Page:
The documentary provided insight into this band Failure, testimonials by what appeared to be known fans and fellow musicians and actors. I kept note of their names as best as possible. Interviewees like a foul-mouthed Tommy Lee spoke highly of their beginnings; a garbage person by the name of Butch Vig said how he still listens to the band's 1996 album "Fantastic Planet" in its entirety to this day; a tradesperson named Maynard spoke of his high regard and respect for the band, and praising the co-main songwriter Gregory Edwards. Other interviewees described their music as a "loud, dull roars", their dynamics of loud and quietness, with sounds from a distant galaxy beaming to Earth embossed within the music. But the drawback and failing within the documentary viewing was how the three men fell into illegal drug habits. Obviously, this would strain musical output and the relationships of the members within. My later research showed an end to the band in 1997, but reformed in 2014. The long break between in the band's activity was reflected in my observation of the vast range of the attendants ages. What appeared was a band, not quite well-known, but highly respected and maintained interest in the public discourse enough to garner not one, but perhaps two new generations of fans and followers. "There must be something special here", I thought, "and I must seek it out". The documentary viewing then ended but transitioned to an animated episode called "Space Madness" from the show "Ren & Stimpy". Yes, something special must be here from this band Failure, even within the context of the disturbingly, unrealistic animation of domesticated, anthropomorphic animals in outer space.
As the cartoon was resolving its story, the band members entered the stage to much applause. Then as the video quickly faded to black, then band did not so much punch into the first song, but sonically blasted into their opening song which I later found out is titled Submarines, from their latest record "Wild Type Droid" (2021). Standing further back from the stage, mid-crowd, not one body was still, heads and shoulders moved to Failure's deep rhythms and along with the drummer's pummeling, care of Kellii Scott. It was not just the opening song, though. Track after track, song after song, my fellow crowdmates were continuously enamored by the performance and celebratory at the conclusion of each song.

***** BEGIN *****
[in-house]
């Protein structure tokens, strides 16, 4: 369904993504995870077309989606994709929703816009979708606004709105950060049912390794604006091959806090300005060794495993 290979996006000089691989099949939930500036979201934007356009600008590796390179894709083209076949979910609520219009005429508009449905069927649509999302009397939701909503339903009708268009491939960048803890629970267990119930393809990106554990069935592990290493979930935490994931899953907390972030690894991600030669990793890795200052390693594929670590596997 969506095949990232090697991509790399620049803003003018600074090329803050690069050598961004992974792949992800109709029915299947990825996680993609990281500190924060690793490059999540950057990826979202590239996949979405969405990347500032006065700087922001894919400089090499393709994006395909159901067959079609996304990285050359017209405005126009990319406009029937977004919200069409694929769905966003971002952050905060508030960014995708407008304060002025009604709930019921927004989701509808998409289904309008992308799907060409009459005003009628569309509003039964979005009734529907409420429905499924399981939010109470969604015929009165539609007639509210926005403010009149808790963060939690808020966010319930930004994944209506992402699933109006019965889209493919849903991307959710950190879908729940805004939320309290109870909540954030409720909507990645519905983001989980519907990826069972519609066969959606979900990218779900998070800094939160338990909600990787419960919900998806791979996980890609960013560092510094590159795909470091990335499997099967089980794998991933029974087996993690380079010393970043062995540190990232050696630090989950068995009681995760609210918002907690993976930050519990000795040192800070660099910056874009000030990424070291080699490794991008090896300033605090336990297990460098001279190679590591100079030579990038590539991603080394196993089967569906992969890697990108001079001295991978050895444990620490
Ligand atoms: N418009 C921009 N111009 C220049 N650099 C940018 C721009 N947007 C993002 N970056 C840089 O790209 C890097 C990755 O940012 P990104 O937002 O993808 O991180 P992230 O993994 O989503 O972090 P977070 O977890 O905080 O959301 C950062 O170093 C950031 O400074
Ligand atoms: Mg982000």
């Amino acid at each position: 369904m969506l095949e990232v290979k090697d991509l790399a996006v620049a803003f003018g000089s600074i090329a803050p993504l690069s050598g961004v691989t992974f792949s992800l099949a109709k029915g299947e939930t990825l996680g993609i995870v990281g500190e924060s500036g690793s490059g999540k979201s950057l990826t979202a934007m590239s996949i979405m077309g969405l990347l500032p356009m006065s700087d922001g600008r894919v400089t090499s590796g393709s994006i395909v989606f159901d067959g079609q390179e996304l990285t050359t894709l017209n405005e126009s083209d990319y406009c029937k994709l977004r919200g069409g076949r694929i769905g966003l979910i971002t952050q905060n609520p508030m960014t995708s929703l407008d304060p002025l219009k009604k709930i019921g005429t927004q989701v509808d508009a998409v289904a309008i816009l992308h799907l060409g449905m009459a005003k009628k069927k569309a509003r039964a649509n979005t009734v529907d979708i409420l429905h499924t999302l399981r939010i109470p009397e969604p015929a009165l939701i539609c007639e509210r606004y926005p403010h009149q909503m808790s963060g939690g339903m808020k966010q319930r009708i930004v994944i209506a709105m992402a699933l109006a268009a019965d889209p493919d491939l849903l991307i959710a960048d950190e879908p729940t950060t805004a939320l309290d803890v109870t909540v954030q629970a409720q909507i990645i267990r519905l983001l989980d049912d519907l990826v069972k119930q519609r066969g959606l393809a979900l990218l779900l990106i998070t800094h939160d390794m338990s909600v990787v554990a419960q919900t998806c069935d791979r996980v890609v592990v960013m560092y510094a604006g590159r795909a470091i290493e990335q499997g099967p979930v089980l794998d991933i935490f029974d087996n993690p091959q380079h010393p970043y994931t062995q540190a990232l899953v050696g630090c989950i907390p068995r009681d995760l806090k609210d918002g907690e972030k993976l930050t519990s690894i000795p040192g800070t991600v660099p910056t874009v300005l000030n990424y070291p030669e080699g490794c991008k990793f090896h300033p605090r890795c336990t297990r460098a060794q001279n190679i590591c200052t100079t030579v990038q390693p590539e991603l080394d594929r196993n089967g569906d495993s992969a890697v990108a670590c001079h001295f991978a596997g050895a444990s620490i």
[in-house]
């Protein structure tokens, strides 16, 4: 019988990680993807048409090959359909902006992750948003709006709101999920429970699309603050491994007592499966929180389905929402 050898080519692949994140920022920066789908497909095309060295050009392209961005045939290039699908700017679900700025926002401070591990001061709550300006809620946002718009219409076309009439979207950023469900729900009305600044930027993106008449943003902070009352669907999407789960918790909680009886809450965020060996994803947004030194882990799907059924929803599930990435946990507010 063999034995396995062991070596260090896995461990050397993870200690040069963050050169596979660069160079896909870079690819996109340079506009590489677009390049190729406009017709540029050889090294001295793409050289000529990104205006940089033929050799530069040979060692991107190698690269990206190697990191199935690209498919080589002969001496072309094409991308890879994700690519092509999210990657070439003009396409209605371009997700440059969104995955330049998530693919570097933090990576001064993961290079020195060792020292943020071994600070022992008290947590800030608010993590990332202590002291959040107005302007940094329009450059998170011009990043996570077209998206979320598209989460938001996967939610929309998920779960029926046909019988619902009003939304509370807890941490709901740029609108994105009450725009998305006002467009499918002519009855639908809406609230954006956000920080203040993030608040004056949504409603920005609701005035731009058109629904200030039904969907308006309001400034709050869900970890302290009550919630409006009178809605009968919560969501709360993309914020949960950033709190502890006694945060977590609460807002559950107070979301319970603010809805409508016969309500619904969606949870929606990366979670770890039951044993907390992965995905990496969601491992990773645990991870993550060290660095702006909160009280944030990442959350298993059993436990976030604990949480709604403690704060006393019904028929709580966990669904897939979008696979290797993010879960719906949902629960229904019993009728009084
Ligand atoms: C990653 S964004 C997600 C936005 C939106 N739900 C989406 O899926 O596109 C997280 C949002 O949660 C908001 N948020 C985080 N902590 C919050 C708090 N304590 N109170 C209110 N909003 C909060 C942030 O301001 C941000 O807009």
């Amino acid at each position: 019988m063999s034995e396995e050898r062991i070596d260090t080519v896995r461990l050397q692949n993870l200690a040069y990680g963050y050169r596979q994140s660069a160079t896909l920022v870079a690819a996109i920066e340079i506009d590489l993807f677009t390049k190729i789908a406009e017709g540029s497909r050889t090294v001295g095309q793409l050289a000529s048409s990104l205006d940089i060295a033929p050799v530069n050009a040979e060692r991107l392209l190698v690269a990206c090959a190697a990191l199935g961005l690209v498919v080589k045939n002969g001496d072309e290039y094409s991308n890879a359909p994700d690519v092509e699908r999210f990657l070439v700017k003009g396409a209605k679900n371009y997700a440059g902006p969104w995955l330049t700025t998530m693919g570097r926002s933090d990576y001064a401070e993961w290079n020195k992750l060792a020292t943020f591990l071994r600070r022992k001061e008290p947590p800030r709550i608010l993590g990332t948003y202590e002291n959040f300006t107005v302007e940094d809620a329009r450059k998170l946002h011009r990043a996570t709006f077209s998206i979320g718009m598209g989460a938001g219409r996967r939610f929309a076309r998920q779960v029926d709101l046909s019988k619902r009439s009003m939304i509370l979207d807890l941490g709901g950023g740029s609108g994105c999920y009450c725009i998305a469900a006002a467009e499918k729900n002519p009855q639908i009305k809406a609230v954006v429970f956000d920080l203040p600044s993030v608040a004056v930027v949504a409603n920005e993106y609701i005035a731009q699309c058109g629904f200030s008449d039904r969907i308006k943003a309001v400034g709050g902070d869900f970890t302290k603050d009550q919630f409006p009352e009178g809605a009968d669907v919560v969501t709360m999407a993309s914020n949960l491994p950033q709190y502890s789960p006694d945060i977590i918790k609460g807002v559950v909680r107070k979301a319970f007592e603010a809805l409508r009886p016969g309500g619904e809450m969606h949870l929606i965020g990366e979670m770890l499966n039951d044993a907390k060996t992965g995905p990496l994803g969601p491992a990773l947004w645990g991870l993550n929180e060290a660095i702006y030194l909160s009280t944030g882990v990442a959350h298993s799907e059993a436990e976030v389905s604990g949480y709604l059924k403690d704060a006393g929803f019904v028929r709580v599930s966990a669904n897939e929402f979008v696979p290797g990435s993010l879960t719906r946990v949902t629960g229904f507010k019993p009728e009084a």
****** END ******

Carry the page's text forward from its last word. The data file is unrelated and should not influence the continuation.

The second loudest applause of the evening was when the PA system for the Velvet Underground popped and shut off half way through Bad Translation. The trio had to take a moment, the singer on stage right, Kenneth Andrews, was not impressed - but luckily, the venue patrons were. Impressed that their performance over-powered the PA, as if the electronic system needed a breather. Brief cries of disappointment followed with a slow clap to an erupting crowd-wide applause, cheering Failure back on. Kenneth walked up to the microphone to declare "Let's do that from the beginning." We, the people, agreed.
After playing for an hour or so, engulfing every dead space in The Velvet Underground, Failure went back stage, only to play peekaboo, and return with thunderous applause and cheers. Kenneth stated the band would play some "older stuff". In retrospect, I have come to find that the last six songs performed are the quintessential definition of what makes this rock band special. These were the last six tracks of that seminal masterpiece of an album, "Fantastic Planet". The music itself was haunting, but caressing; orchestral grandiose, but through minimal instrumentation; moments of delusion and depression, offset with a glimmer of hope; other-worldly, but familiarly human. This was defining work. This was artistic expression. There was a high I felt that night, only trying to replicate it in the two weeks since attending. I have come up short, only to obsess in the relistening of those songs in commemoration of their performance, the crowd singing along to The Nurse Who Loved Me and Stuck On You. We heard their story of hitting life's lows, only to see them on the other side, stronger from each of the members' own failures.
I found Failure that Sunday night. And their anecdotal music was not the lecture I wanted, but the lecture we needed, cementing their special-ness.
Dr. Sebastian Von Gekruldhaar July, 2022